sat 24/08/2019

Banished, BBC Two | reviews, news & interviews

Banished, BBC Two

Banished, BBC Two

Jimmy McGovern's colonial convict drama grips from the off

Fierce: MyAnna Buring in 'Banished'

Another tough night in with Jimmy McGovern. Banished may have taken ship to 18th-century New South Wales, whither the first British convicts have been expelled to a penal colony guarded by red-coated soldiers. But peer past the uniforms, the rifles and the tricorn hats and we have been lured yet again to McGovern’s favourite hangout, stuck somewhere between a rock and a hard place.

And this Australia is a very hard place. The sun may shine on a glinting azure sea, but there isn’t enough grub to go round, seeding routine theft of rations and mistrust among the convicts. Meanwhile the women, who are in short supply, are reserved as a reward for the volunteer soldiers, paid in the bleak coinage of shags and wanks. For all transgressions there is flogging or the noose. Owing to overpopulation, one pragmatic officer’s preference tends to the latter. “One or two of them dying can only help,” he told the almost liberal Governor Phillip. “Their deaths should be welcomed.”

Remarkably, in this first episode nobody did die, although there were several close shaves. Tommy Barrett (Julian Rhind-Tutt, pictured) nearly swung for his defiance of the ban on sexual relations. His defiant squeeze Elizabeth Quinn (MyAnna Buring) was thrashed for the same misdemeanour. And James Freeman (Russell Tovey) was all set to cosh the brains out of the bullying blacksmith who was thieving his ration, only to wimp out.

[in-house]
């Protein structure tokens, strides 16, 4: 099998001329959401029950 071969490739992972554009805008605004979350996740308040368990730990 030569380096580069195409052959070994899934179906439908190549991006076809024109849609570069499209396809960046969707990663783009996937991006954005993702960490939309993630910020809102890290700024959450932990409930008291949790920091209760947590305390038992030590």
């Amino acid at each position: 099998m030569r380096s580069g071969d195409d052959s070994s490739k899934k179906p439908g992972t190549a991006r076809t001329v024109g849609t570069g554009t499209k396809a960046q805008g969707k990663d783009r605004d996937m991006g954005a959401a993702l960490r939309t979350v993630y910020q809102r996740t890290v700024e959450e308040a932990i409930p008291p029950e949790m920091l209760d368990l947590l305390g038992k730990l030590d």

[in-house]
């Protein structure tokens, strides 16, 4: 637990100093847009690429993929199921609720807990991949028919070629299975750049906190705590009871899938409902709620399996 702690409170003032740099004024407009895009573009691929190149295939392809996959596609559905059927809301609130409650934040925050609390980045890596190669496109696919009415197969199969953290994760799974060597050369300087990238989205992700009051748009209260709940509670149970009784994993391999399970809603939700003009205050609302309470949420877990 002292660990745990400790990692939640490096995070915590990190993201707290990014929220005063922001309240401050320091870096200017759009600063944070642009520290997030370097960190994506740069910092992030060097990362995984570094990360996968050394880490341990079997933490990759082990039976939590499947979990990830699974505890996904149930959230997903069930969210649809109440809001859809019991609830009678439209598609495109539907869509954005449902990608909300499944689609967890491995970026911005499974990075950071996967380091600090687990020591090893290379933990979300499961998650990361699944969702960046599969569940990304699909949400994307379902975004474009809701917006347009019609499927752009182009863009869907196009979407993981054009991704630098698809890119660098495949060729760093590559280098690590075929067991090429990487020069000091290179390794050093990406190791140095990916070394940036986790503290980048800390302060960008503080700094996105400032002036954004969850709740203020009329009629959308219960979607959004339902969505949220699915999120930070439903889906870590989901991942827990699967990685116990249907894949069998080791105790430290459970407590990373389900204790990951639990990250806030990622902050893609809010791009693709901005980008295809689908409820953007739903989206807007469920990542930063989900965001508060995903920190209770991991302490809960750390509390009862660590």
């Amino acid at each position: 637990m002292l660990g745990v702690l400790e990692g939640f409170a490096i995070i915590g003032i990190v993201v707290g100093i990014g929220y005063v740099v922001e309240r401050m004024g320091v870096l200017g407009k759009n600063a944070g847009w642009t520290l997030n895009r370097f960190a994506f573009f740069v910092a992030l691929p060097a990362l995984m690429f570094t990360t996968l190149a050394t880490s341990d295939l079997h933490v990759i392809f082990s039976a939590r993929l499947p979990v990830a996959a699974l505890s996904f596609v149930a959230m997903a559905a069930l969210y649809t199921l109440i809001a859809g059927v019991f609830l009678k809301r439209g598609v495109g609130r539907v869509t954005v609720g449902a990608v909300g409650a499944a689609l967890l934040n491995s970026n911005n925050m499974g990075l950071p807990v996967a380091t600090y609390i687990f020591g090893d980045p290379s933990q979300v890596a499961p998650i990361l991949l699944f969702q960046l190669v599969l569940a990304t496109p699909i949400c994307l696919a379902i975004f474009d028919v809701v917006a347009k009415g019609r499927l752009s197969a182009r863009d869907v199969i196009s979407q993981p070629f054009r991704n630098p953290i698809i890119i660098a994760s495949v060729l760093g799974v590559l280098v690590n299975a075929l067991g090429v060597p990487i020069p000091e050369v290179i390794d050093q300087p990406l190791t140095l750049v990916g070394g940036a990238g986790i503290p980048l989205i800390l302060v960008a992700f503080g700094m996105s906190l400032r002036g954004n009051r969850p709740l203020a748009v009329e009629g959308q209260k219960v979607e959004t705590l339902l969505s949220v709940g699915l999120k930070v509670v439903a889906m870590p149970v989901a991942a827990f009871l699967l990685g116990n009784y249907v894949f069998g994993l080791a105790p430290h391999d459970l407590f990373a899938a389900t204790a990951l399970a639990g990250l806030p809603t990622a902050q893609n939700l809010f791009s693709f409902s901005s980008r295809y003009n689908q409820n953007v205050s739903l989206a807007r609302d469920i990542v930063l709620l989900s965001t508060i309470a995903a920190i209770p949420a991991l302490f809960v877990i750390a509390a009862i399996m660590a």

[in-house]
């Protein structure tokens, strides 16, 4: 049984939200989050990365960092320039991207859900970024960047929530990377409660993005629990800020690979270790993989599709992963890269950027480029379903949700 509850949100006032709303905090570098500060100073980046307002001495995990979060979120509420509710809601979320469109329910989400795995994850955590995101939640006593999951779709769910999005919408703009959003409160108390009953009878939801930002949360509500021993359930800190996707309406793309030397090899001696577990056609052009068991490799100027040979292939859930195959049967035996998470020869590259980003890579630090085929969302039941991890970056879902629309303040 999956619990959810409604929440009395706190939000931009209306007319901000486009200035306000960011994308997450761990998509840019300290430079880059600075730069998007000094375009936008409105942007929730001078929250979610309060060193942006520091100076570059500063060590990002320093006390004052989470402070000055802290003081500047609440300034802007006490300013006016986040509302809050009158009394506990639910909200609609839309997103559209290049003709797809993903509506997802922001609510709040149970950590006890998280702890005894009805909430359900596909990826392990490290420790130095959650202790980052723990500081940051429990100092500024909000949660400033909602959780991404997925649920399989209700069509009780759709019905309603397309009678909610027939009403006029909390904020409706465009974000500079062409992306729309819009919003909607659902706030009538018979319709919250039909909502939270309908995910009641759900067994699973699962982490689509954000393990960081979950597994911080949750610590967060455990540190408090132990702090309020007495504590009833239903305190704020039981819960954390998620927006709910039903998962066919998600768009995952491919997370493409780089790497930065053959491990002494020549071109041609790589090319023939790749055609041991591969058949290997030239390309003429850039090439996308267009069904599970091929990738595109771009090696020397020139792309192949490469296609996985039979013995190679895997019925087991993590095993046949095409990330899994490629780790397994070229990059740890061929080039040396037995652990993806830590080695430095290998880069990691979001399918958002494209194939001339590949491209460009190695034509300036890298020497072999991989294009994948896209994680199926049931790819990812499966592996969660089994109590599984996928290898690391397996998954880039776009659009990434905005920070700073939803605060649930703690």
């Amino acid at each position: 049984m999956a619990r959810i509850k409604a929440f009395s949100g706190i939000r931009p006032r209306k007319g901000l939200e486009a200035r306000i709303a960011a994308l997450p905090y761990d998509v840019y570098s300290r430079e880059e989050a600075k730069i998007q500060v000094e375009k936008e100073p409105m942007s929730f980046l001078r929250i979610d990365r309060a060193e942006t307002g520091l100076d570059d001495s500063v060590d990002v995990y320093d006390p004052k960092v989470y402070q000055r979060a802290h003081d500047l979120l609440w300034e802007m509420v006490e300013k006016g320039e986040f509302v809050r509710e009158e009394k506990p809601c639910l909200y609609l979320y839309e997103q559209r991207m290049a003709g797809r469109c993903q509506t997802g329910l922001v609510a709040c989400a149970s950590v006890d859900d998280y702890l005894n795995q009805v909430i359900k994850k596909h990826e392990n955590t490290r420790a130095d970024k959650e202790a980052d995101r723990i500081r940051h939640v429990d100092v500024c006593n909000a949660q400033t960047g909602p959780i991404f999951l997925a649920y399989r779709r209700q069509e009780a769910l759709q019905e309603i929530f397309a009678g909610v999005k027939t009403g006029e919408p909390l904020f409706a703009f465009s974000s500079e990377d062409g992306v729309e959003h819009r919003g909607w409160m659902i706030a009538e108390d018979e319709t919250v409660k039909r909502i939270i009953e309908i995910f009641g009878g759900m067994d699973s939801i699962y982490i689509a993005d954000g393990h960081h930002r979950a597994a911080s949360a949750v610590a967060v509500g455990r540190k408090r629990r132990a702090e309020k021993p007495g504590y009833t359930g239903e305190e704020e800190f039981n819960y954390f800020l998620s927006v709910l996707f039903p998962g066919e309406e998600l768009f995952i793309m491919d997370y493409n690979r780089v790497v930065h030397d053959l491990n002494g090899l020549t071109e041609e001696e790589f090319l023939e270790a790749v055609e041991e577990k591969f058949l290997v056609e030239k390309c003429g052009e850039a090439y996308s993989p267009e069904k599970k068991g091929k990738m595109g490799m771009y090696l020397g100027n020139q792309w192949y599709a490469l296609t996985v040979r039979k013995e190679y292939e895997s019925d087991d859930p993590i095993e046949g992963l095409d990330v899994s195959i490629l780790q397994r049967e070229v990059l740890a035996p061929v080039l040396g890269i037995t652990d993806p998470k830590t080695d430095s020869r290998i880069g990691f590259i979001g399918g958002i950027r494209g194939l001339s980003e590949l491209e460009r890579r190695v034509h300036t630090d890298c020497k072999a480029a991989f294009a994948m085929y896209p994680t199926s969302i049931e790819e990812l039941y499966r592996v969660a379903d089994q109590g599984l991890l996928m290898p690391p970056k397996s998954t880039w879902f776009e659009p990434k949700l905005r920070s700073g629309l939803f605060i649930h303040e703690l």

It’s not much cop being on the right side of the law either. Twice the instrument of justice meting out the punishment did so against his will – Cal Macaninch’s kindly soldier had to issue 25 lashes to Elizabeth or face the bullet, while Ewan Bremner’s padre was obliged by his Christian belief to mount the scaffold and open the trap door for Tommy.

This is essentially a prison drama with a suntan. It grips you instantly by the lapels and doesn’t let go. McGovern seems to have lost none of his passion or instinct for storytelling that is nuanced and fleet of foot but also stuffed to the gizzards with impossible moral predicaments which test the value of life, love and principle. “That is an appalling dilemma, would you not agree?” someone said, and they could have been talking about any of several mini-plots.

As for the performances, they are fleshy with humanity – Tovey is a treat as a soft-hearted scally, Buring convincingly fierce and Rhind-Tutt a nice surprise without his regular array of winks and purrs. David Wenham’s governor with a conscience (pictured above with Tovey) is also going to make for intriguing company. If there’s a quibble it’s the usual Equity problem: the implausible amount of pulchritude mustering in a convict colony. As for the episode’s final scene, in which the gallows were transformed into a wedding dais, perhaps it wasn’t plucked wholesale from the history books. But McGovern’s other addiction is incident. It looks as if he’ll be filling his boots.

This is essentially a prison drama with a suntan

rating

Editor Rating: 
4
Average: 4 (1 vote)

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